Most gulls don’t bother to learn more than the simplest
facts of ﬂight — how to get from shore to food and back again.
For most gulls, it is not ﬂying that matters, but eating. For this
gull, though, it was not eating that mattered, but ﬂight. More
than anything else, Jonathan Livingston Seagull loved to ﬂy.
周is kind of thinking, he found, is not the way to make
one’s self popular with other birds. Even his parents were dis-
mayed as Jonathan spent whole days alone, making hundreds
of low-level glides, experimenting.
He didn’t know why, for instance, but when he ﬂew at alti-
tudes less than half his wingspan above the water, he could stay
in the air longer, with less eﬀort. His glides ended not with the
usual feet-down splash into the sea, but with a long ﬂat wake
as he touched the surface with his feet tightly streamlined
against his body. When he began sliding in to feet-up landings
on the beach, then pacing the length of his slide in the sand,
his parents were very much dismayed indeed.
“Why, Jon, why?” his mother asked. “Why is it so hard to be
like the rest of the ﬂock, Jon? Why can’t you leave low ﬂying
to the pelicans, the albatross? Why don’t you eat? Jon, you’re
bone and feathers!”
“I don’t mind being bone and feathers, Mum. I just want to
know what I can do in the air and what I can’t, that’s all. I just
want to know.”
“See here, Jonathan,” said his father, not unkindly. “Winter
isn’t far away. Boats will be few, and the surface ﬁsh will be
swimming deep. If you must study, then study food, and how
to get it. 周is ﬂying business is all very well, but you can’t eat
a glide, you know. Don’t you forget that the reason you ﬂy is
Jonathan nodded obediently. For the next few days he tried
to behave like the other gulls; he really tried, screeching and
ﬁghting with the ﬂock around the piers and ﬁshing boats,
diving on scraps of ﬁsh and bread. But he couldn’t make it
It’s all so pointless, he thought, deliberately dropping a
hard-won anchovy to a hungry old gull chasing him. I could be
spending all this time learning to ﬂy. 周ere’s so much to learn!
It wasn’t long before Jonathan Gull was oﬀ byhimself again,
far out at sea, hungry, happy, learning.
周e subject was speed, and in a week’s practice he learned
more about speed than the fastest gull alive.
From a thousand feet, ﬂapping his wings as hard as he
could, he pushed over into a blazing steep dive toward the
waves, and learned why seagulls don’t make blazing steep
power-dives. In just six seconds he was moving seventy miles
per hour, the speed at which one’s wing goes unstable on the
Time a晴er time it happened. Careful as he was, working at
the very peak of his ability, he lost control at high speed.
Climb to a thousand feet. Full power straight ahead ﬁrst,
then push over, ﬂapping, to a vertical dive. 周en, every time,
his le晴 wing stalled on an upstroke, he’d roll violently le晴,
stall his right wing recovering, and ﬂick like ﬁre into a wild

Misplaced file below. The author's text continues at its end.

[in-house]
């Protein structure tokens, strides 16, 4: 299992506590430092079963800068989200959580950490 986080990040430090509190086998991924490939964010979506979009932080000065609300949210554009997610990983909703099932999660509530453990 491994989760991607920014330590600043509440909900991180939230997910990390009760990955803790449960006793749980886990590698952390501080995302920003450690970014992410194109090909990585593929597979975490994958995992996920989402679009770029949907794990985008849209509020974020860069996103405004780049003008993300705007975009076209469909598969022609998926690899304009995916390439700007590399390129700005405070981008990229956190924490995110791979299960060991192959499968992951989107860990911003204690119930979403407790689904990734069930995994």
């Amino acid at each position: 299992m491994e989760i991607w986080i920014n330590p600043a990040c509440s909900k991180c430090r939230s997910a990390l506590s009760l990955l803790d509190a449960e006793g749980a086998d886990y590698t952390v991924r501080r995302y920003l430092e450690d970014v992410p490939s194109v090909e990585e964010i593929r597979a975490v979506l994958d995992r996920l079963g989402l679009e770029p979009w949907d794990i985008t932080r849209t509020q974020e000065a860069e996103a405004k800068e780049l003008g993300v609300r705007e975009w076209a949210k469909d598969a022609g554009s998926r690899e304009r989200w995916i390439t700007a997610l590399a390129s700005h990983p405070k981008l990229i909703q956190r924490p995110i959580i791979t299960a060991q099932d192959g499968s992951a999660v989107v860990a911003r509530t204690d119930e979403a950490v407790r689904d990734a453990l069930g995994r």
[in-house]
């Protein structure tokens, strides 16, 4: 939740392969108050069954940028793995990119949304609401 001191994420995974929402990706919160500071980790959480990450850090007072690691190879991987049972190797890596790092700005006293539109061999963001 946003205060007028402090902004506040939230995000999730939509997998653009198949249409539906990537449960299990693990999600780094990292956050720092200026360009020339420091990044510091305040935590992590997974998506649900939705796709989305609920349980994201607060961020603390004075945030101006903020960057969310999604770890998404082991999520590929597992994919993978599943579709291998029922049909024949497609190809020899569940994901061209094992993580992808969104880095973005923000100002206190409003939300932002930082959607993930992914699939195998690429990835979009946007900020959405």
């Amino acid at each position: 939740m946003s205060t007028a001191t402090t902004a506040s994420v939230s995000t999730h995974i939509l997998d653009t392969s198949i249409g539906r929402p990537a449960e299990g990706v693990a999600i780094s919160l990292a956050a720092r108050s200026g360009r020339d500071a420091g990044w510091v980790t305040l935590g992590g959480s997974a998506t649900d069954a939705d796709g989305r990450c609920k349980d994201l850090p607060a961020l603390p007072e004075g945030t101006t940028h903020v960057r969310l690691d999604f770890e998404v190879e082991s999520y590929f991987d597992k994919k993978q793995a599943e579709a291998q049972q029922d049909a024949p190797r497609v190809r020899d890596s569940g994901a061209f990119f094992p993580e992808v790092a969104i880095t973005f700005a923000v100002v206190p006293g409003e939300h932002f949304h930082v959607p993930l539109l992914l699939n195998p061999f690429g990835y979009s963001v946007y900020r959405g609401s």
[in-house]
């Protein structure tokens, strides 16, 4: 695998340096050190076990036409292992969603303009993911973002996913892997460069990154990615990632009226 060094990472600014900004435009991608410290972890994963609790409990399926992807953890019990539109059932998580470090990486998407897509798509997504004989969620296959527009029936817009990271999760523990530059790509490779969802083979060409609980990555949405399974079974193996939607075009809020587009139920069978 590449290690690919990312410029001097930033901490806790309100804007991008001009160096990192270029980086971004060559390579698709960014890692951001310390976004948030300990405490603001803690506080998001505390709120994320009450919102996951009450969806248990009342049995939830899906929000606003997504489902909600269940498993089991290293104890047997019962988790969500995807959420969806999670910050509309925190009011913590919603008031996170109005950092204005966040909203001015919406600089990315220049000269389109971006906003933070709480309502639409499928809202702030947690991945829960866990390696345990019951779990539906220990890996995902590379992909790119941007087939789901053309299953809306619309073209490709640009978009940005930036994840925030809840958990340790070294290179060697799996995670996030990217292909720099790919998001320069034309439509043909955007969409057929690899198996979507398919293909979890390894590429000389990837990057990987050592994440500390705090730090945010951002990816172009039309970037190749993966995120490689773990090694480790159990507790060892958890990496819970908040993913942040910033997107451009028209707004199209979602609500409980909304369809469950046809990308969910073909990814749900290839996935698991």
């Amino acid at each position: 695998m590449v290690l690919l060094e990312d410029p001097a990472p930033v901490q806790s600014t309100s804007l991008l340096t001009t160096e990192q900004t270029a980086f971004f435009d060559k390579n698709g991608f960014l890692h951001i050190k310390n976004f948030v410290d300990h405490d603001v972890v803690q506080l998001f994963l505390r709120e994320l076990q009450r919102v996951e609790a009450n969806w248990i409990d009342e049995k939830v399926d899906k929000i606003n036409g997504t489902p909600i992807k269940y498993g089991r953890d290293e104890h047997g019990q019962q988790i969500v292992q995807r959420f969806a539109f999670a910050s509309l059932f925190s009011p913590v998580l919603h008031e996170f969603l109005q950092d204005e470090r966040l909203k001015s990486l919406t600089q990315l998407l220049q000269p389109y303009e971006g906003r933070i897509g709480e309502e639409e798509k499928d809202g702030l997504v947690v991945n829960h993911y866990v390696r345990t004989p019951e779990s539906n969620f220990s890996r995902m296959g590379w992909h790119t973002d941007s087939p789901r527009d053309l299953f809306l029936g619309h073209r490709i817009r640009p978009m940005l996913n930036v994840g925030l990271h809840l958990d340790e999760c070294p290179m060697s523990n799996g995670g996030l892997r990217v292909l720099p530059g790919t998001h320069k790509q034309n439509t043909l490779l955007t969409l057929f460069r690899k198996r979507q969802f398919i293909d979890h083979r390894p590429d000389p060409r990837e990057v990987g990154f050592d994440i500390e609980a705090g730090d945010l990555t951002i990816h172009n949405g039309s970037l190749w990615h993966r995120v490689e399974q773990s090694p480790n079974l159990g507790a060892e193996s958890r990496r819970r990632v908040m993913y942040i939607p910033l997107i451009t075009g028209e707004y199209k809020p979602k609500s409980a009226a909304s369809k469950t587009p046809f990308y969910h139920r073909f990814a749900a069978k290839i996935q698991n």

tumbling spin to the right.
He couldn’t be careful enough on that upstroke. Ten times
he tried, and all ten times, as he passed through seventy miles
per hour, he burst into a churning mass of feathers, out of
control, crashing down into the water.
周e key, he thought at last, dripping wet, must be to hold
the wings still at high speeds — to ﬂap up to ﬁ晴y and then hold
the wings still.
From two thousand feet he tried again, rolling into his dive,
beak straight down, wings full out and stable from the
moment he passed ﬁ晴y miles per hour. It took tremendous
strength, but it worked. In ten seconds he had blurred through
ninety miles per hour. Jonathan had set a world speed record
But victory was short-lived. 周e instant he began his pull-
out, the instant he changed the angle of his wings, he snapped
into that same terrible uncontrolled disaster, and at ninety
miles per hour it hit him like dynamite. Jonathan Seagull
exploded in midair and smashed down into a brick-hard sea.
When he came to, it was well a晴er dark, and he ﬂoated in
moonlight on the surface of the ocean. His wings were ragged
bars of lead, but the weight of failure was even heavier on his
back. He wished, feebly, that the weight could be just enough
to drag him gently down to the bottom, and end it all.
As he sank low in the water, a strange hollow voice sound-
ed within him. 周ere’s no way around it. I am a seagull. I am
limited by my nature. If I were meant to learn so much about
ﬂying, I’d have charts for brains. If I were meant to ﬂy at speed,
I’d have a falcon’s short wings, and live on mice instead of ﬁsh.
My father was right. I must forget this foolishness. I must ﬂy
home to the Flock and be content as I am, as a poor limited
周e voice faded, and Jonathan agreed. 周e place for a
seagull at night is on shore, and from this moment forth, he
vowed, he would be a normal gull. It would make everyone
He pushed wearily away from the dark water and ﬂew
toward the land, grateful for what he had learned about work-
saving low-altitude ﬂying.
But no, he thought. I am done with the way I was, I am done
with everything I learned. I am a seagull like every other sea-
gull, and I will ﬂy like one. So he climbed painfully to a
hundred feet and ﬂappedhiswingsharder,pressingforshore.
He felt better for his decision to be just another one of
the ﬂock. 周ere would be no ties now to the force that had
driven him to learn, there would be no more challenge and no
more failure. And it was pretty, just to stop thinking, and ﬂy
through the dark, toward the lights above the beach.
Dark! 周ehollow voicecrackedinalarm.Seagulls never ﬂy in
Jonathan was not alert to listen. It’s pretty, he thought.
周e moon and the lights twinkling on the water, throwing
out little beacon-trails through the night, and all so peaceful
and still ...
Get down! Seagulls never ﬂy in the dark!If you were meant
to ﬂy in the dark, you’d have the eyes of an owl! You’d have
charts for brains! You’d have a falcon’s short wings!
周ere in the night, a hundred feet in the air, Jonathan
Livingston Seagull — blinked. His pain, his resolutions, vanished.
Short wings. A falcon’s short wings!
周at’s the answer! What a fool I’ve been! All I need is a tiny
little wing, all I need is to fold most of my wings and ﬂy on just
the tips alone! Short wings!
He climbed two thousand feet above the black sea, and
without a moment for thought of failure and death, he brought
his forewings tightly in to his body, le晴 only the